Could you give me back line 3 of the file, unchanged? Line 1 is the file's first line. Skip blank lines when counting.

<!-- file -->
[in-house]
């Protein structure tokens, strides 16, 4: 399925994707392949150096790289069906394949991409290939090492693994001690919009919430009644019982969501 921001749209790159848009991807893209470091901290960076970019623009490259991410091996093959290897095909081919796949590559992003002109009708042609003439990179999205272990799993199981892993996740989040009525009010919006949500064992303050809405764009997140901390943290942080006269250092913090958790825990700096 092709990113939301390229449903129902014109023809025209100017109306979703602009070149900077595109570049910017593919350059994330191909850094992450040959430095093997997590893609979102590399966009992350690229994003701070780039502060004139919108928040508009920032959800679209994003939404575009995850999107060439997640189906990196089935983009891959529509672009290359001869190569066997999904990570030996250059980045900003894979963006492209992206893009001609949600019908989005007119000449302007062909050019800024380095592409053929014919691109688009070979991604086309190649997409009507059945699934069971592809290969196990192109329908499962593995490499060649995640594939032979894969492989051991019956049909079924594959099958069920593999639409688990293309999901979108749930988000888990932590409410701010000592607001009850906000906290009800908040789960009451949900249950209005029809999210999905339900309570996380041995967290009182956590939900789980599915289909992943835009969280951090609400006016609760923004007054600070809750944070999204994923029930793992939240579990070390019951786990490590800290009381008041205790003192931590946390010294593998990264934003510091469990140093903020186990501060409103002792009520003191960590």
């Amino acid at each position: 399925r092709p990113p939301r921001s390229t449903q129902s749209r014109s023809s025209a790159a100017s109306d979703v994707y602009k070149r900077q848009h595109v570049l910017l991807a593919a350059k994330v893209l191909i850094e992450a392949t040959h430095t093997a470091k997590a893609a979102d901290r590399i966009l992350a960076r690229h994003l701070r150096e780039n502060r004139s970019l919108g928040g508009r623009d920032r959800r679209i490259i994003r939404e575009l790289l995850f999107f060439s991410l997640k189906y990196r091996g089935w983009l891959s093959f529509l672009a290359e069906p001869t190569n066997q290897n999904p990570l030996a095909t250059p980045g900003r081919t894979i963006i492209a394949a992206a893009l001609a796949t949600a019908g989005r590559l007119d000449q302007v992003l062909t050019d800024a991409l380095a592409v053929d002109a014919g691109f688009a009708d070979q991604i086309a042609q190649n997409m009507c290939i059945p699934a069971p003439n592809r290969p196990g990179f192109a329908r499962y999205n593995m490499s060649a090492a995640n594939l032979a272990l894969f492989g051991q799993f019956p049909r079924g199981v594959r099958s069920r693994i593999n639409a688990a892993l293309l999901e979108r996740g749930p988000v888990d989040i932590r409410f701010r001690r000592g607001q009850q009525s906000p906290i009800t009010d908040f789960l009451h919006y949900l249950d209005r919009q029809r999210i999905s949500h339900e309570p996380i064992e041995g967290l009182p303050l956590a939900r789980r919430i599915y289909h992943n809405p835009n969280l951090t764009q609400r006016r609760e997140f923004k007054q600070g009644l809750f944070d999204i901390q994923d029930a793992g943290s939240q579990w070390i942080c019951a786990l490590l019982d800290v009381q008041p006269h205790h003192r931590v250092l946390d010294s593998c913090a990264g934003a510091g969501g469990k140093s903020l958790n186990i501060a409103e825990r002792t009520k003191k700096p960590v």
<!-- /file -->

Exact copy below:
């Amino acid at each position: 399925r092709p990113p939301r921001s390229t449903q129902s749209r014109s023809s025209a790159a100017s109306d979703v994707y602009k070149r900077q848009h595109v570049l910017l991807a593919a350059k994330v893209l191909i850094e992450a392949t040959h430095t093997a470091k997590a893609a979102d901290r590399i966009l992350a960076r690229h994003l701070r150096e780039n502060r004139s970019l919108g928040g508009r623009d920032r959800r679209i490259i994003r939404e575009l790289l995850f999107f060439s991410l997640k189906y990196r091996g089935w983009l891959s093959f529509l672009a290359e069906p001869t190569n066997q290897n999904p990570l030996a095909t250059p980045g900003r081919t894979i963006i492209a394949a992206a893009l001609a796949t949600a019908g989005r590559l007119d000449q302007v992003l062909t050019d800024a991409l380095a592409v053929d002109a014919g691109f688009a009708d070979q991604i086309a042609q190649n997409m009507c290939i059945p699934a069971p003439n592809r290969p196990g990179f192109a329908r499962y999205n593995m490499s060649a090492a995640n594939l032979a272990l894969f492989g051991q799993f019956p049909r079924g199981v594959r099958s069920r693994i593999n639409a688990a892993l293309l999901e979108r996740g749930p988000v888990d989040i932590r409410f701010r001690r000592g607001q009850q009525s906000p906290i009800t009010d908040f789960l009451h919006y949900l249950d209005r919009q029809r999210i999905s949500h339900e309570p996380i064992e041995g967290l009182p303050l956590a939900r789980r919430i599915y289909h992943n809405p835009n969280l951090t764009q609400r006016r609760e997140f923004k007054q600070g009644l809750f944070d999204i901390q994923d029930a793992g943290s939240q579990w070390i942080c019951a786990l490590l019982d800290v009381q008041p006269h205790h003192r931590v250092l946390d010294s593998c913090a990264g934003a510091g969501g469990k140093s903020l958790n186990i501060a409103e825990r002792t009520k003191k700096p960590v």